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The definitive host: March 2013

The definitive host

de·fin·i·tive host (duh-fin'eh-tiv) n. 1) An organism where a parasite undergoes the adult and sexual stages of its reproductive cycle 2) Someone you go to for interesting stories and/or facts, and puts on one hell of a dinner party 3) This blog, devoted to science and other geeky subjects

Saturday, March 30, 2013

Here be dragons!

On Sunday March 31, 2013, the epic series Game of Thrones returns to HBO, with a rabid fan base already behind it. Full disclosure – I am a huge fan of the show and books in which they are based, and the show is probably one of the best on television, in my opinion.

The show takes place in Westeros, an Earth-like analogue with a wide array of people living, loving, fighting and killing to achieve what everyone wants – power. Some want it, while others are afraid to lose it and others are content just to stir the pot and see what happens. The show is equal parts political drama, medieval period piece and fantasy. In fact, the fantasy part is fairly muted at the beginning, but only increases in occurrence after one notable event at the end of the first season/book.

**Beware, very mild spoilers ahead for season and book one of Game of Thrones**

The event in question involves one of the most prevalent fantasy creatures – dragons.

In Westeros, dragons have been dead for hundreds of years, along with the magic that accompanied them. However, once the dragons come back, magic awakens as well.

But, that is in a fantasy world – what about on Earth (or an Earth-like planet)? Could dragons exist?

According to Professor John R. Hutchinson of The Royal Veterinary College in London, UK, the discussion all comes down to size and gravity. When a land animal increases in mass, gravity quickly dominates all its activities because of the various pressures it exerts on the animal’s body (but an animal in water is a very different story, just compare an elephant - the largest animal on land - with a blue whale, the largest animal in the ocean).

Now imagine an animal the size of a dragon – one long-dead in Game of Thrones was described as possessing jaws so big that it could swallow a mammoth whole and eclipse whole towns with its shadow. For much an animal to exist, it would need large bones to support its weight and muscles to move it, not to mention huge stores of energy to move and support such a large creature.

“Inevitably, the range of extreme activities that animals can do decreases as they get larger,” says Hutchinson. “So elephants don’t jump or gallop, whereas mice do; and large flying birds don’t whiz around like hummingbirds.”

One of the most identifying characteristics of a dragon is its ability to fly, but the problem of size rears its ugly head once again. As flying animals get bigger, their wing size needs to increase just as much, if not more.

“[A dragon] would need immense wings to support its weight,” said Hutchinson. “A lot of weight is wasted in that heavy tail and hind legs as well as the bulky head, too — those don’t help the dragon fly well at all. So at best such a smallish dragon would be a clumsy flier, and would have a hard time taking off.”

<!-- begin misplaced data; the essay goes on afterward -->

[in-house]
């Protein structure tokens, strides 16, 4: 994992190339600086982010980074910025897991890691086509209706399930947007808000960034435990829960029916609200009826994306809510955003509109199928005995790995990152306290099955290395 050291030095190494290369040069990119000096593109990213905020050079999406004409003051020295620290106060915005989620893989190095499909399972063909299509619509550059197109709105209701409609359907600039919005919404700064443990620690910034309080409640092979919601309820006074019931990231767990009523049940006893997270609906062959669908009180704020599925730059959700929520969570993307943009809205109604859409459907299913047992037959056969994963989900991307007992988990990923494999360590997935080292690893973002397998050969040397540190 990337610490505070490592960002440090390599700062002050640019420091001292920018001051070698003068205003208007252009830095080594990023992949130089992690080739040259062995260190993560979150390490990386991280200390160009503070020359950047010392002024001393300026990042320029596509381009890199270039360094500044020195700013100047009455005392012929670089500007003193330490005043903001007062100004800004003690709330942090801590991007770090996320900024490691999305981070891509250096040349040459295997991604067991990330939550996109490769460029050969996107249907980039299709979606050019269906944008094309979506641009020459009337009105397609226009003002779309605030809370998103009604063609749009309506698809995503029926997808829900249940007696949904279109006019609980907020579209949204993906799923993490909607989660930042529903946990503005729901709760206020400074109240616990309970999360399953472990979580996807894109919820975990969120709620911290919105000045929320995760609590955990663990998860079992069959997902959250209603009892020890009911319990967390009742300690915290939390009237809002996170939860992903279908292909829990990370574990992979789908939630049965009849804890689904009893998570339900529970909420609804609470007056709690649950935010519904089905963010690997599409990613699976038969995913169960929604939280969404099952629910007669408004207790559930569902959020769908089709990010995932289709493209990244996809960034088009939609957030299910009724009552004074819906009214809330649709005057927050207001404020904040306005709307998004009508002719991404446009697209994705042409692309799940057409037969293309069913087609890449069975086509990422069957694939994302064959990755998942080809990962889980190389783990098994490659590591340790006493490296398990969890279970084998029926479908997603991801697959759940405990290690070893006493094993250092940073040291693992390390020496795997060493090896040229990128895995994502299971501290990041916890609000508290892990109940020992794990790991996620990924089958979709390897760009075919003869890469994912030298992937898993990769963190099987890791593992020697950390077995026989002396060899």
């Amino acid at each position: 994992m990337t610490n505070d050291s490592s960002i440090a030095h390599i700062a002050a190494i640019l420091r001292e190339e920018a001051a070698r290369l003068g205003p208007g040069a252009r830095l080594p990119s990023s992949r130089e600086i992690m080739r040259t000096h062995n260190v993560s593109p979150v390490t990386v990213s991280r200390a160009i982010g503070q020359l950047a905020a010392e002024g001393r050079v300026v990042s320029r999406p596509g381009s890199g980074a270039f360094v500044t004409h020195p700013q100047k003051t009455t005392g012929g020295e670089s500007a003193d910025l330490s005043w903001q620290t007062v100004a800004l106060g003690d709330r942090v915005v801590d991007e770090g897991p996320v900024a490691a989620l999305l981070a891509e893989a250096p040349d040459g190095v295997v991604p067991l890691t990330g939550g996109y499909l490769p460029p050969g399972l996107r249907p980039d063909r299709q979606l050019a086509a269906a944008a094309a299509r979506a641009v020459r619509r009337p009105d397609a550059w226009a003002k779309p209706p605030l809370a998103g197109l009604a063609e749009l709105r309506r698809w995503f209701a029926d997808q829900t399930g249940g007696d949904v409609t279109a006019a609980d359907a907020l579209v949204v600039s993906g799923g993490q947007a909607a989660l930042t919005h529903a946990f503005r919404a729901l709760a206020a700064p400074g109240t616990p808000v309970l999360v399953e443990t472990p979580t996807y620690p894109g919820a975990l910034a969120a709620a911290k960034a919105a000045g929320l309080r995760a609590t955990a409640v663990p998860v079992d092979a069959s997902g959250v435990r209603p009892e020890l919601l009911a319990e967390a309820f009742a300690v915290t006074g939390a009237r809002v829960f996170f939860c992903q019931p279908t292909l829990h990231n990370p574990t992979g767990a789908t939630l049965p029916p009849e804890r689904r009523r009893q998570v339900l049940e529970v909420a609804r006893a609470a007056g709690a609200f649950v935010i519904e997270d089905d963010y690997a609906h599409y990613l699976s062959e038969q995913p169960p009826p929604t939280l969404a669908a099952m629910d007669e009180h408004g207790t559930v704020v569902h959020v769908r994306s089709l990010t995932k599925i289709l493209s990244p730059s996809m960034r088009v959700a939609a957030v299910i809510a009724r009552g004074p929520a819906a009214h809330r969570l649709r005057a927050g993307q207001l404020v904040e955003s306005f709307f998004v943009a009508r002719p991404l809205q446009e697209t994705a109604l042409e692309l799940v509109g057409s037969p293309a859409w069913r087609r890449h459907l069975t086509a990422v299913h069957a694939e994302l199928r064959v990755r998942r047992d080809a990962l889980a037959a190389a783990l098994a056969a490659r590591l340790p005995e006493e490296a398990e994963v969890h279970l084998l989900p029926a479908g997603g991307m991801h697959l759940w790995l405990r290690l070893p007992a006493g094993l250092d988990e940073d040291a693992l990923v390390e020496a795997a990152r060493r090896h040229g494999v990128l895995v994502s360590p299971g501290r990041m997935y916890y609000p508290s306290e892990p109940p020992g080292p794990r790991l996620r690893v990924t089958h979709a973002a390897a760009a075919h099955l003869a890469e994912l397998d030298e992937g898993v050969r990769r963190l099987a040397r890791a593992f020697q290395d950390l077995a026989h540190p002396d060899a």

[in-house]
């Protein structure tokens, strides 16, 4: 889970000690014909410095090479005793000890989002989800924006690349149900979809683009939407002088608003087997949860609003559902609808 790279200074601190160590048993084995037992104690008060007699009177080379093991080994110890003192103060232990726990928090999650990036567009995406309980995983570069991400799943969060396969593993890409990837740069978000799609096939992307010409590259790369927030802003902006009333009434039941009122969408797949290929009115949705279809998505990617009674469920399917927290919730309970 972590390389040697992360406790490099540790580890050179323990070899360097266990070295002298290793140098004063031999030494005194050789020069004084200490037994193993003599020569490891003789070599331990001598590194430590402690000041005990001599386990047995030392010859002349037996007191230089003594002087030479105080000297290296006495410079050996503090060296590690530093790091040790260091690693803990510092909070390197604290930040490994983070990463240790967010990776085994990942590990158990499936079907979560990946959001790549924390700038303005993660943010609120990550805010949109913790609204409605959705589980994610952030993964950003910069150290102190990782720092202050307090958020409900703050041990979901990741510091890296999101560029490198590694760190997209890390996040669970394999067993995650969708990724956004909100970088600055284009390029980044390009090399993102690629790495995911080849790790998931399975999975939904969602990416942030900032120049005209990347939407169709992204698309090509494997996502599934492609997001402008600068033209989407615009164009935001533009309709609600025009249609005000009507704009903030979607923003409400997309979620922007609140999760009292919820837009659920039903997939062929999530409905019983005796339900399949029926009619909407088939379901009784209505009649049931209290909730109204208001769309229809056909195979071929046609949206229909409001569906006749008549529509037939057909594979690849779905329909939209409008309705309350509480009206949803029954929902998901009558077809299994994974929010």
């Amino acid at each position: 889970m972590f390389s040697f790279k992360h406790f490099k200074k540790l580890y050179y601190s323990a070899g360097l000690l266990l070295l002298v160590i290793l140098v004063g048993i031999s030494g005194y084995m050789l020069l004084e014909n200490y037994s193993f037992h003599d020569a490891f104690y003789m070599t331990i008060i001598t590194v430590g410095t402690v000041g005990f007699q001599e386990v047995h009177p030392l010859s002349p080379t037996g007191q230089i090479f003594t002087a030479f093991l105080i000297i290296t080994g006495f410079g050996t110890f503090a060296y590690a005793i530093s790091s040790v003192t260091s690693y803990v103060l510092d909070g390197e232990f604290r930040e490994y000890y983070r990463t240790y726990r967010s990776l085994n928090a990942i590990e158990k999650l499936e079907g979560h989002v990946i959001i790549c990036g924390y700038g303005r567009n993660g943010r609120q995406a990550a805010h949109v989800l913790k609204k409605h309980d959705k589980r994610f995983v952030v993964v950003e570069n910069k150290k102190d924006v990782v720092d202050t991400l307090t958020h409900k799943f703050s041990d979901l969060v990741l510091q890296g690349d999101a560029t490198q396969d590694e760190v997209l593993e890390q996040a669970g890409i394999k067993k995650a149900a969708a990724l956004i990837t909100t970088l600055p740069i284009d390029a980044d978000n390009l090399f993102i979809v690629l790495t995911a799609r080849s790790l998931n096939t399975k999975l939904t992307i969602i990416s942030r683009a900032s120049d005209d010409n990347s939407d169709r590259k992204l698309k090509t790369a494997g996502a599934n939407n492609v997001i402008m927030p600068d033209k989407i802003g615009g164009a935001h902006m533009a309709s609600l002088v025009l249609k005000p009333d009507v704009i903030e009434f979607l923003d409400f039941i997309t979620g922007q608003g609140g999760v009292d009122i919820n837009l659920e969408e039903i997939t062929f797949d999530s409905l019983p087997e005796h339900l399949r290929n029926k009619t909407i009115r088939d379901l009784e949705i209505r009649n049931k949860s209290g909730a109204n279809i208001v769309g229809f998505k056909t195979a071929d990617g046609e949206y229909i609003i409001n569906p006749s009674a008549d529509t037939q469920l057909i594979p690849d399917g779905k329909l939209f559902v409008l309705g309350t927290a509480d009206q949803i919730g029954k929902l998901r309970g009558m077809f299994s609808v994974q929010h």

“If we move to a 500, let alone a 5,000 kilogram dragon, flight basically becomes out of the question in Earth’s gravity. So, one needs to invoke magic to explain a flying dragon.”

Therefore, in a world without magic, it looks like a dragon of any size would not be able to grow to such mythic proportions as described in various fantasy stories. But, what about if dragons were built like birds?

The largest bird found today is the California condor, with an average weight of 10 kilograms, a length of just over 4 feet and a wingspan of over 10 feet having been recorded (which is two and a half times its length!).

Conservatively, let us say that a dragon weighs 50 kg, and if it follows the same construction and weight distribution as a condor, than it would clock in at just over 20 feet in length and a wingspan over 50 feet.

Large? Sure. But theoretically possible.

But bigger dragons, like those described in Game of Thrones would be more like 500 kg, which would make their length 200 feet (or about two-thirds of a football field) with a wingspan of 500 feet (or the height of a 50-storey building!)

Suffice to say, even if it could exist, the physics alone would not allow such an animal to move, much less have enough energy to fly.

While dragons would not be able to fly or reach such massive size described across the globe, what about the other impressive characteristic of a dragon – its ability to spew fire?

According to Hutchinson, dragon fans will be disappointed once again.

While some animals, such as bombardier beetles, can excrete a hazardous and incendiary-type of fluid from their bodies on rare occasions for defense, fire-breathing it is not.

“Intensely hot flame takes massive amounts of energy to produce and to be hot enough to damage flesh, it would thus cook the dragon from the inside out anyway,” he adds. “I don’t see a realistic way that a very large animal could breathe some sort of fire-like substance. Tiny animals might get away with something like that on a small scale with chemical cocktails, but a huge animal would neither be able to fuel the energy needed to breathe fire nor avoid scorching itself. Again, magic (or a good imagination) is the only option to allow for such a creature.”

With fire-breathing going up in a puff of smoke along with monstrous size and ability to fly, what are we left with to satiate our need for dragons?

Komodo dragons and Pterosaurs.